Grid-Tie Or Battery Based Solar Power Systems – Which is For You?
While electricity is equally useful regardless of how you get it, there are major differences between different solar power systems for homes. The decision regarding whether or not to use batteries is a major fork in the decision process in setting up your solar-powered home.
The grid-tie system is a highly popular choice for home solar power users. This system entails the use of solar cells and the utility grid as complimentary parts: when you are producing more electricity than you are consuming, you sell the extra power to the grid (aka, your utility company). When you are consuming more electricity than your solar cells are producing, you buy back the difference from the grid. Many public utilities are required by law to accept power fed into the grid, but this law is not universally applicable. Always check with your electric utility before connecting a solar panel roof to the grid. You not only need their permission, but a technician will also have to stop by your house and review your whole solar powered setup.
While grid-tie systems use the electric utility grid to soak up excess power or provide extra power when the solar roof isn’t enough, battery based systems also carry a bank of batteries as a backup in the event that the power grid fails. This type of system is more complicated — and more expensive — than a grid-tie system due to the extra hardware required. A battery-based system requires a different type of DC to AC converter in order to manage simultaneous connections to the power grid and a bank of batteries, in addition to the batteries themselves.
Trade-Offs Between Grid Versus Battery Supported Systems
In choosing between using and not using batteries as a backup power supply, the trade-off between extra cost and the ability to retain power in the home when the grid has failed is the key point. Costs for a battery system will differ depending on the size of the grid to be powered by batteries and the length of time your batteries will be required to be able to run your house. These two factors determine how big a battery bank you’ll need. A bank of batteries can cost anywhere between several hundred dollars into the thousands of dollars, depending on their type and storage capacity. $20,000 is about average, but you must talk to a certified local installer before you rule batteries out.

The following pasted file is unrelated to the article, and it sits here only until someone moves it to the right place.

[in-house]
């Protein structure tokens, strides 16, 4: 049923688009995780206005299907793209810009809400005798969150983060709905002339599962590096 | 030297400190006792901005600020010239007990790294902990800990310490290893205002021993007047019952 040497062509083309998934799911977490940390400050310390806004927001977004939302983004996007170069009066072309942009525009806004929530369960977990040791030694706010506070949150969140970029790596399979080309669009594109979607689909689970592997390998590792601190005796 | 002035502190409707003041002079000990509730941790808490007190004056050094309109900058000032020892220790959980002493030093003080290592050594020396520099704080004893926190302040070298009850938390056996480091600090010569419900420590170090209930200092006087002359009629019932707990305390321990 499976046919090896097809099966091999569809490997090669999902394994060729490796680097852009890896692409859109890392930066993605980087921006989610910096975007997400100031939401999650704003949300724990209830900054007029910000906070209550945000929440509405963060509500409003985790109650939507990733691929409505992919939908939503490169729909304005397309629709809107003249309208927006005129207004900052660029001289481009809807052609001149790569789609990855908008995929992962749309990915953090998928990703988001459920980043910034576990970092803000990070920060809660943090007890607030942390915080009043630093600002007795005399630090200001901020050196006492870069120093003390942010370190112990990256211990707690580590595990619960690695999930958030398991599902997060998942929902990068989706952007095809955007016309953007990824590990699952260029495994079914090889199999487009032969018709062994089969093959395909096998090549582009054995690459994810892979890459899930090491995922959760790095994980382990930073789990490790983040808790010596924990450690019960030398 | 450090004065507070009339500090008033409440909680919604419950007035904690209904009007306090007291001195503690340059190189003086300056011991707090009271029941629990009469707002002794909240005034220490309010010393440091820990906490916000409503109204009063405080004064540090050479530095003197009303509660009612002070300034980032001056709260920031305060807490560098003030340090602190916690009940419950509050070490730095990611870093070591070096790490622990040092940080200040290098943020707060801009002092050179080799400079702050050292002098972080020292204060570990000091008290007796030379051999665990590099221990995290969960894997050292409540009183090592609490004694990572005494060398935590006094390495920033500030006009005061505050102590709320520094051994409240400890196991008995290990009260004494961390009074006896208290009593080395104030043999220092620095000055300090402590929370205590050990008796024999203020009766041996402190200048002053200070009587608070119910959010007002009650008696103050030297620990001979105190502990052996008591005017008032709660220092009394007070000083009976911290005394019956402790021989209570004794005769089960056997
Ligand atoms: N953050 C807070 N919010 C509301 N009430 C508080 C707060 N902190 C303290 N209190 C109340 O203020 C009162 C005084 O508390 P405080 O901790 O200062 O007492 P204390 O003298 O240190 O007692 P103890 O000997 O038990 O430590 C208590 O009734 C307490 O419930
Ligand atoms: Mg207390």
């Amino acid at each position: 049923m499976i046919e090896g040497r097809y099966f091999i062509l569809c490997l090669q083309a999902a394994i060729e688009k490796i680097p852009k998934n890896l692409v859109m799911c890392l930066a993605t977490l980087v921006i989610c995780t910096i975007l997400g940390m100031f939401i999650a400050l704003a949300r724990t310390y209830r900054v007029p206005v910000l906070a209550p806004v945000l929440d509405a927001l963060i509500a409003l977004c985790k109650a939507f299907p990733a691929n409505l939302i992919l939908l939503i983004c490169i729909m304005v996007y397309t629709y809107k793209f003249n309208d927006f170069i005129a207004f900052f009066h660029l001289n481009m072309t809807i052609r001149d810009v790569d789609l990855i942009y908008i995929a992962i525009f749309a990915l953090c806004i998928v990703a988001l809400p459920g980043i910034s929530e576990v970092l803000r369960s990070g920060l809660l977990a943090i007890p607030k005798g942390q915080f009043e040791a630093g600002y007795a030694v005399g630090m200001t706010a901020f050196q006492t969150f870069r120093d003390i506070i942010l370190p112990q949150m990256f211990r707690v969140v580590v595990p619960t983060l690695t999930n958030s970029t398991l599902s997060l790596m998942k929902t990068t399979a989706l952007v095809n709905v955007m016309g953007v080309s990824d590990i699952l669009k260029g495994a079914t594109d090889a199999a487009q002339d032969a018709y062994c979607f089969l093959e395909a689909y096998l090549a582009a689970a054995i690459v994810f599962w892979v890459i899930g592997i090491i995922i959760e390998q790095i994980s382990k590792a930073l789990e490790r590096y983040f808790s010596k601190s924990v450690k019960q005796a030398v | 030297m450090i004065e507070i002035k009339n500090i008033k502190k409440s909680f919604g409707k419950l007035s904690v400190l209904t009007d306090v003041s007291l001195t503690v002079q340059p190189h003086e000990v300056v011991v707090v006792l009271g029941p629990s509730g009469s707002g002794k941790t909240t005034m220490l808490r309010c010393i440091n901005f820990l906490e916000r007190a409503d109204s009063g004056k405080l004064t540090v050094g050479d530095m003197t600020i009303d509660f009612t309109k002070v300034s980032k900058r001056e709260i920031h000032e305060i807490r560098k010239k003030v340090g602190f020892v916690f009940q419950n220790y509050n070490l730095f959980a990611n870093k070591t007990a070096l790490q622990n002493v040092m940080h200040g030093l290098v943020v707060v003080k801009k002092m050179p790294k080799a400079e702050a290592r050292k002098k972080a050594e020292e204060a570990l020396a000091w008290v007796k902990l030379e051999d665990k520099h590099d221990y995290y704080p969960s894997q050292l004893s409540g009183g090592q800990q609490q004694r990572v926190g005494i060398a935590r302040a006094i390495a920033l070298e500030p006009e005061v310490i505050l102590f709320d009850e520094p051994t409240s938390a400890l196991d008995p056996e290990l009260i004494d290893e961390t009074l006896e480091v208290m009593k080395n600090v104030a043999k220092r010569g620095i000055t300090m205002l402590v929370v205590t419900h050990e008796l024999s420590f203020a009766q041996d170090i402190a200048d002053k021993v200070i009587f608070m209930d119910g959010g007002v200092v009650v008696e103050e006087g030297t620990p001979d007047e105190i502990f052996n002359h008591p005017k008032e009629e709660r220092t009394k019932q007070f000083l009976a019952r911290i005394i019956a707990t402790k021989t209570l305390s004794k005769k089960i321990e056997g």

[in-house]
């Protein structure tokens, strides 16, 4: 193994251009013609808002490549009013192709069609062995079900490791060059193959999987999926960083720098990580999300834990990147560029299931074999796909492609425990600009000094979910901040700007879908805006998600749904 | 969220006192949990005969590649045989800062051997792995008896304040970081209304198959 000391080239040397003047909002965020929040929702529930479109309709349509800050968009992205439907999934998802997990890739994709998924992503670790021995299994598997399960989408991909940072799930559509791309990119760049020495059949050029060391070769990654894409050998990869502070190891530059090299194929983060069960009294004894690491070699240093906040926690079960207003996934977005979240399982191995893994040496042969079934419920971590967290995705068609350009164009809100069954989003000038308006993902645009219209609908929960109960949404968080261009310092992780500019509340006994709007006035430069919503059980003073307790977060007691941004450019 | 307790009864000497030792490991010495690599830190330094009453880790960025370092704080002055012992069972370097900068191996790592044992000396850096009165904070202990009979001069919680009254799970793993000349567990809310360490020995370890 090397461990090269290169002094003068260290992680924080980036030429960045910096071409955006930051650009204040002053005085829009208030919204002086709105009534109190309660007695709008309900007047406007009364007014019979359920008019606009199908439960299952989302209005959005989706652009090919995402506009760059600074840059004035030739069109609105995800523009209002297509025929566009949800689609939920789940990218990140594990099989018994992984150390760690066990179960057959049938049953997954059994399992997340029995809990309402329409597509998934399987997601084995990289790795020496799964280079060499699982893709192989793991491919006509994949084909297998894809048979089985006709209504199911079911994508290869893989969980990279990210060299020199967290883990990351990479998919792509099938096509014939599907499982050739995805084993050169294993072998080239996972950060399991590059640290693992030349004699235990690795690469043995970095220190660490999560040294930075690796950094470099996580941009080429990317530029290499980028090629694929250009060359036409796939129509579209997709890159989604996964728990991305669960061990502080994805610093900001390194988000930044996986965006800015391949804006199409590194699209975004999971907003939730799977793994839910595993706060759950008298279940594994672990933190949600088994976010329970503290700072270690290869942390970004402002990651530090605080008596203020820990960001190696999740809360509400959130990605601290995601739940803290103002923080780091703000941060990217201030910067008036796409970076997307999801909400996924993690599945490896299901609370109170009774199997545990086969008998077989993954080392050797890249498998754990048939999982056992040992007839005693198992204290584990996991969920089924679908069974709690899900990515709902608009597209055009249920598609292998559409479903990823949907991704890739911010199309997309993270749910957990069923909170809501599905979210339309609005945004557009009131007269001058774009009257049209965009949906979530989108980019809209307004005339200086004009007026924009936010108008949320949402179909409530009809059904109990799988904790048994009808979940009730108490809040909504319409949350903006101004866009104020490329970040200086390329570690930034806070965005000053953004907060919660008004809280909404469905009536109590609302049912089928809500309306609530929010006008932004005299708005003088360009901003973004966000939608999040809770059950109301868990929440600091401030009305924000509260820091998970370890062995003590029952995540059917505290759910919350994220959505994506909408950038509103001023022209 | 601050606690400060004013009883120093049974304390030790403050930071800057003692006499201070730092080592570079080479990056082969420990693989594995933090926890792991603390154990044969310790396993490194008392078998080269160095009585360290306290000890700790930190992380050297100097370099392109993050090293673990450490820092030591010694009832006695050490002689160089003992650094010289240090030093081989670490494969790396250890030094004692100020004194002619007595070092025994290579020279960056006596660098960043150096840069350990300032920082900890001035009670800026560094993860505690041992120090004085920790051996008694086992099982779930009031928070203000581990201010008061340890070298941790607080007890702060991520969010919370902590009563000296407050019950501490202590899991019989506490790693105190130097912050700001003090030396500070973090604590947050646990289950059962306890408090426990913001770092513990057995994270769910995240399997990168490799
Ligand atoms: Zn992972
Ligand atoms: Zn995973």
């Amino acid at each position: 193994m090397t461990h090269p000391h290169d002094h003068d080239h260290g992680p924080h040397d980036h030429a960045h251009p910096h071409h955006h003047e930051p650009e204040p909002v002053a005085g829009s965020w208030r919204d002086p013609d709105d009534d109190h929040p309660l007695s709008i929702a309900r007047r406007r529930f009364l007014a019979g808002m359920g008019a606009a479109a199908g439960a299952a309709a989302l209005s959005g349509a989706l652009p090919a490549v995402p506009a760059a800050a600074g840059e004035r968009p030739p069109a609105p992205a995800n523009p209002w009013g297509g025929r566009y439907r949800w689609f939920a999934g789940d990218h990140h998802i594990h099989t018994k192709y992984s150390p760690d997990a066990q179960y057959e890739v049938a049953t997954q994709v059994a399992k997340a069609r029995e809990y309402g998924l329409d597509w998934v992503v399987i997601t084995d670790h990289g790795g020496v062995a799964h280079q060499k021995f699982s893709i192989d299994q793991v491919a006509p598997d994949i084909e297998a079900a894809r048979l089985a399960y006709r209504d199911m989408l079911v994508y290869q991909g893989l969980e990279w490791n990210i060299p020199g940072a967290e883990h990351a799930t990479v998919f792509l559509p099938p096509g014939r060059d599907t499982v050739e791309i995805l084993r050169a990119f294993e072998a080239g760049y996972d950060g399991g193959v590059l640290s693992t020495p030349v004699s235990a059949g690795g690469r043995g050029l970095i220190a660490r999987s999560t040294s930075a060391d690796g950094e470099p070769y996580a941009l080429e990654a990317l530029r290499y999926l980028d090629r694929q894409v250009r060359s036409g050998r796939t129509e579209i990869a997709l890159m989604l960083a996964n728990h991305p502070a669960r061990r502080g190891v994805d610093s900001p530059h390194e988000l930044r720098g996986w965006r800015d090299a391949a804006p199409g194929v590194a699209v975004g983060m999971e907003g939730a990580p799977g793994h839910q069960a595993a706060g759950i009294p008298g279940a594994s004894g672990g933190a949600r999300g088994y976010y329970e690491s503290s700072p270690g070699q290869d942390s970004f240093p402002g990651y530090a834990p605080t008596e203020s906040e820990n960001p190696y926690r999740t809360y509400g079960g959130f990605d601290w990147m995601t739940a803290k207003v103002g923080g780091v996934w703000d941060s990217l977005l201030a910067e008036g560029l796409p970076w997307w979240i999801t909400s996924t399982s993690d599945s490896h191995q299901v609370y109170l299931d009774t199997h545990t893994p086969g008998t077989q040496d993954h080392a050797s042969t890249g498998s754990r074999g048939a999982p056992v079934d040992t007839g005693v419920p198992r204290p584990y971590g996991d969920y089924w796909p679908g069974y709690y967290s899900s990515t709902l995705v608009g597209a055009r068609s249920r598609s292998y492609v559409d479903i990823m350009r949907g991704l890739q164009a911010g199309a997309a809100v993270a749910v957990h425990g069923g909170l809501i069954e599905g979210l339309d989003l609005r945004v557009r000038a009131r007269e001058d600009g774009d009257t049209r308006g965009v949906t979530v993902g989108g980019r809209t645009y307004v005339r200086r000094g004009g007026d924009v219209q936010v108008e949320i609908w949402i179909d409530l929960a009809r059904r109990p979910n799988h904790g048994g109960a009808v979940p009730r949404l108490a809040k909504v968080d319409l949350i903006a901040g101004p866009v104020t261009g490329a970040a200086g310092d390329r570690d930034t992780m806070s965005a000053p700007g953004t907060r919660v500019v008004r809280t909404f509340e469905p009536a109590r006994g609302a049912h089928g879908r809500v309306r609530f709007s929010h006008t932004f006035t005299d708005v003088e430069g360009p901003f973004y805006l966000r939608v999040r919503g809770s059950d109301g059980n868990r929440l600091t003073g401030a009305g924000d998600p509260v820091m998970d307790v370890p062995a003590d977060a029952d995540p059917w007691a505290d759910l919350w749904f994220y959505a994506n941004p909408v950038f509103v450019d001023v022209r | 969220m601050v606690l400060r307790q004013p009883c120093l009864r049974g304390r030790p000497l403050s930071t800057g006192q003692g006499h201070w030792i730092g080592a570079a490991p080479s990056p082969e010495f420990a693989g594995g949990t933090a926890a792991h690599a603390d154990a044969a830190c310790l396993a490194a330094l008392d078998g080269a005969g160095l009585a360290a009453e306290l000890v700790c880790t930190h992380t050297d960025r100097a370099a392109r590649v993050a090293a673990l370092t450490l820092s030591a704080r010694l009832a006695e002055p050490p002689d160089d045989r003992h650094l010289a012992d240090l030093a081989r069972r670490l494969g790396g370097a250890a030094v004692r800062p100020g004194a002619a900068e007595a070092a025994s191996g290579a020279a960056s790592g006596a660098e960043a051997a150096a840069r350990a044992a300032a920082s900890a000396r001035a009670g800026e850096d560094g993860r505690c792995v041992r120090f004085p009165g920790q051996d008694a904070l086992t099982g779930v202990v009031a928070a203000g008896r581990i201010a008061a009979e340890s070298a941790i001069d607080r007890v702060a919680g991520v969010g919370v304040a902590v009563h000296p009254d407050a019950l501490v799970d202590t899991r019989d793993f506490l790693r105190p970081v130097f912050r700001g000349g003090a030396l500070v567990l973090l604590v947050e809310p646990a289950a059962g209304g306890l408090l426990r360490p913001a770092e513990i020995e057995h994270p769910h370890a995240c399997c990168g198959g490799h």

While it is possible to run your entire home off battery power when needed, you can choose to save costs by only using the batteries to power basic needs like lights, the refrigerator, and other basic appliances. If you’re willing to compromise a little, you can save a lot. You may also want to do a comprehensive review of how your house currently uses power. Solar power is expensive, and solar powered setups are, too. Switching to compact fluorescent lights and choosing appliances that aren’t energy hogs suddenly starts to look much better when you’re paying to create your own electricity.
Types of Batteries
If you do decide to go with a battery-back system, you’ll need to decide between wet-cell and sealed batteries. Due to their reduced need for maintenance, sealed batteries may be the better choice for many homeowners. In contrast to wet-cell batteries which need watering every few months (yes, just like cactus plants), sealed batteries are designed to be ignored until they are needed.
While a premium battery system can last longer than a bargain system, no battery will last forever. A run-of-the-mill set may need replacing every five years, and more expensive batteries can last for up to twenty years.
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